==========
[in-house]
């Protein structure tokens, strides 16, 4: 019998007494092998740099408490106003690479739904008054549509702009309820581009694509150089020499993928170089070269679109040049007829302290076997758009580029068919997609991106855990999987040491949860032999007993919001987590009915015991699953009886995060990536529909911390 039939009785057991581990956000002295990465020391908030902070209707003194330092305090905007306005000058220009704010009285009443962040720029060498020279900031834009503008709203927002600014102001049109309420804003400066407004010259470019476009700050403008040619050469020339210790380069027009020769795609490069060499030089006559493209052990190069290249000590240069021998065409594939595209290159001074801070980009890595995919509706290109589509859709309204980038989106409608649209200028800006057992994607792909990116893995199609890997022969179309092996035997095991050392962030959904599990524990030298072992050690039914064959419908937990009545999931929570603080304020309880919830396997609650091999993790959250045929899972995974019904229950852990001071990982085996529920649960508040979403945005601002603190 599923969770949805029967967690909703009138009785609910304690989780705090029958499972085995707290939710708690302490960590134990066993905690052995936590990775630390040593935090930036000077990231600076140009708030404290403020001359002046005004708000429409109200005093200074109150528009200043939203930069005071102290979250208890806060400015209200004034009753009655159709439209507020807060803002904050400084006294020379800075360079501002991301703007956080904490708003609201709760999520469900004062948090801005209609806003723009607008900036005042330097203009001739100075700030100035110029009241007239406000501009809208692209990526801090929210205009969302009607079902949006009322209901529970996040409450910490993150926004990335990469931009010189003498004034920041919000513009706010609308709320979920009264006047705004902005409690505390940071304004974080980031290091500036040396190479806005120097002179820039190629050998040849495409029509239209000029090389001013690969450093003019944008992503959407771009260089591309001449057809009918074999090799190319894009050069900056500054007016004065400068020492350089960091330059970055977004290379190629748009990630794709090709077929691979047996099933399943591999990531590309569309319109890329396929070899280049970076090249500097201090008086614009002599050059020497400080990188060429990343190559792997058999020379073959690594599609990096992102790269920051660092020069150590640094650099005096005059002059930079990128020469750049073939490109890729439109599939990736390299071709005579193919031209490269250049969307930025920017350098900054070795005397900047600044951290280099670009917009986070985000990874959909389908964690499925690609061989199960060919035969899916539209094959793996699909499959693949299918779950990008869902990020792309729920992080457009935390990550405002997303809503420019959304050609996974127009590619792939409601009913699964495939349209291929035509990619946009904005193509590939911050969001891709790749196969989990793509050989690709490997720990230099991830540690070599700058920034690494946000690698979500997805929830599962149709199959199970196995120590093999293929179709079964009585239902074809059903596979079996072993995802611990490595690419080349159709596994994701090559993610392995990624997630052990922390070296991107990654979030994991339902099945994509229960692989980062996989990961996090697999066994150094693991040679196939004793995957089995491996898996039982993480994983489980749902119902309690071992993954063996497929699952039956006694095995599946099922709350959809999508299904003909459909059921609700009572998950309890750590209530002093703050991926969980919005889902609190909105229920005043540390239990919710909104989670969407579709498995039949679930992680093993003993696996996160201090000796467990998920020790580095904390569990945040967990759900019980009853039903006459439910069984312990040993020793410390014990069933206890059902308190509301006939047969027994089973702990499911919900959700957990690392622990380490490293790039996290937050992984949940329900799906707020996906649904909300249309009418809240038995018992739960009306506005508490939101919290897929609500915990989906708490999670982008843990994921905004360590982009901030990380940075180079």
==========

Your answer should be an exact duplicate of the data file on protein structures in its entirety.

[in-house]
């Protein structure tokens, strides 16, 4: 019998007494092998740099408490106003690479739904008054549509702009309820581009694509150089020499993928170089070269679109040049007829302290076997758009580029068919997609991106855990999987040491949860032999007993919001987590009915015991699953009886995060990536529909911390 039939009785057991581990956000002295990465020391908030902070209707003194330092305090905007306005000058220009704010009285009443962040720029060498020279900031834009503008709203927002600014102001049109309420804003400066407004010259470019476009700050403008040619050469020339210790380069027009020769795609490069060499030089006559493209052990190069290249000590240069021998065409594939595209290159001074801070980009890595995919509706290109589509859709309204980038989106409608649209200028800006057992994607792909990116893995199609890997022969179309092996035997095991050392962030959904599990524990030298072992050690039914064959419908937990009545999931929570603080304020309880919830396997609650091999993790959250045929899972995974019904229950852990001071990982085996529920649960508040979403945005601002603190 599923969770949805029967967690909703009138009785609910304690989780705090029958499972085995707290939710708690302490960590134990066993905690052995936590990775630390040593935090930036000077990231600076140009708030404290403020001359002046005004708000429409109200005093200074109150528009200043939203930069005071102290979250208890806060400015209200004034009753009655159709439209507020807060803002904050400084006294020379800075360079501002991301703007956080904490708003609201709760999520469900004062948090801005209609806003723009607008900036005042330097203009001739100075700030100035110029009241007239406000501009809208692209990526801090929210205009969302009607079902949006009322209901529970996040409450910490993150926004990335990469931009010189003498004034920041919000513009706010609308709320979920009264006047705004902005409690505390940071304004974080980031290091500036040396190479806005120097002179820039190629050998040849495409029509239209000029090389001013690969450093003019944008992503959407771009260089591309001449057809009918074999090799190319894009050069900056500054007016004065400068020492350089960091330059970055977004290379190629748009990630794709090709077929691979047996099933399943591999990531590309569309319109890329396929070899280049970076090249500097201090008086614009002599050059020497400080990188060429990343190559792997058999020379073959690594599609990096992102790269920051660092020069150590640094650099005096005059002059930079990128020469750049073939490109890729439109599939990736390299071709005579193919031209490269250049969307930025920017350098900054070795005397900047600044951290280099670009917009986070985000990874959909389908964690499925690609061989199960060919035969899916539209094959793996699909499959693949299918779950990008869902990020792309729920992080457009935390990550405002997303809503420019959304050609996974127009590619792939409601009913699964495939349209291929035509990619946009904005193509590939911050969001891709790749196969989990793509050989690709490997720990230099991830540690070599700058920034690494946000690698979500997805929830599962149709199959199970196995120590093999293929179709079964009585239902074809059903596979079996072993995802611990490595690419080349159709596994994701090559993610392995990624997630052990922390070296991107990654979030994991339902099945994509229960692989980062996989990961996090697999066994150094693991040679196939004793995957089995491996898996039982993480994983489980749902119902309690071992993954063996497929699952039956006694095995599946099922709350959809999508299904003909459909059921609700009572998950309890750590209530002093703050991926969980919005889902609190909105229920005043540390239990919710909104989670969407579709498995039949679930992680093993003993696996996160201090000796467990998920020790580095904390569990945040967990759900019980009853039903006459439910069984312990040993020793410390014990069933206890059902308190509301006939047969027994089973702990499911919900959700957990690392622990380490490293790039996290937050992984949940329900799906707020996906649904909300249309009418809240038995018992739960009306506005508490939101919290897929609500915990989906708490999670982008843990994921905004360590982009901030990380940075180079």